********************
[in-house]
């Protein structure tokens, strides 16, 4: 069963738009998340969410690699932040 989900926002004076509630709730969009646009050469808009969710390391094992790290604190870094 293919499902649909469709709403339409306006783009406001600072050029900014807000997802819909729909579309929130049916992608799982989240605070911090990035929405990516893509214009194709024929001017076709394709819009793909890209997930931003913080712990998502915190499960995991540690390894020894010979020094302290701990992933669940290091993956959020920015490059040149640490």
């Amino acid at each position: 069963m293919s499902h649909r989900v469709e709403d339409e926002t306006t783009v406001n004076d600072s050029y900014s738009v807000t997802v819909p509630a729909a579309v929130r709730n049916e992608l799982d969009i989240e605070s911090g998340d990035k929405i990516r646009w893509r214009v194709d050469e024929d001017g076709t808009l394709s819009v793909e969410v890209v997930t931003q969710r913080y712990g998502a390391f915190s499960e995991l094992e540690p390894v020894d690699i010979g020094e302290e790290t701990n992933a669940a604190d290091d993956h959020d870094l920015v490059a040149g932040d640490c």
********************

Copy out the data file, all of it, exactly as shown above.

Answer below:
[in-house]
């Protein structure tokens, strides 16, 4: 069963738009998340969410690699932040 989900926002004076509630709730969009646009050469808009969710390391094992790290604190870094 293919499902649909469709709403339409306006783009406001600072050029900014807000997802819909729909579309929130049916992608799982989240605070911090990035929405990516893509214009194709024929001017076709394709819009793909890209997930931003913080712990998502915190499960995991540690390894020894010979020094302290701990992933669940290091993956959020920015490059040149640490």
């Amino acid at each position: 069963m293919s499902h649909r989900v469709e709403d339409e926002t306006t783009v406001n004076d600072s050029y900014s738009v807000t997802v819909p509630a729909a579309v929130r709730n049916e992608l799982d969009i989240e605070s911090g998340d990035k929405i990516r646009w893509r214009v194709d050469e024929d001017g076709t808009l394709s819009v793909e969410v890209v997930t931003q969710r913080y712990g998502a390391f915190s499960e995991l094992e540690p390894v020894d690699i010979g020094e302290e790290t701990n992933a669940a604190d290091d993956h959020d870094l920015v490059a040149g932040d640490c």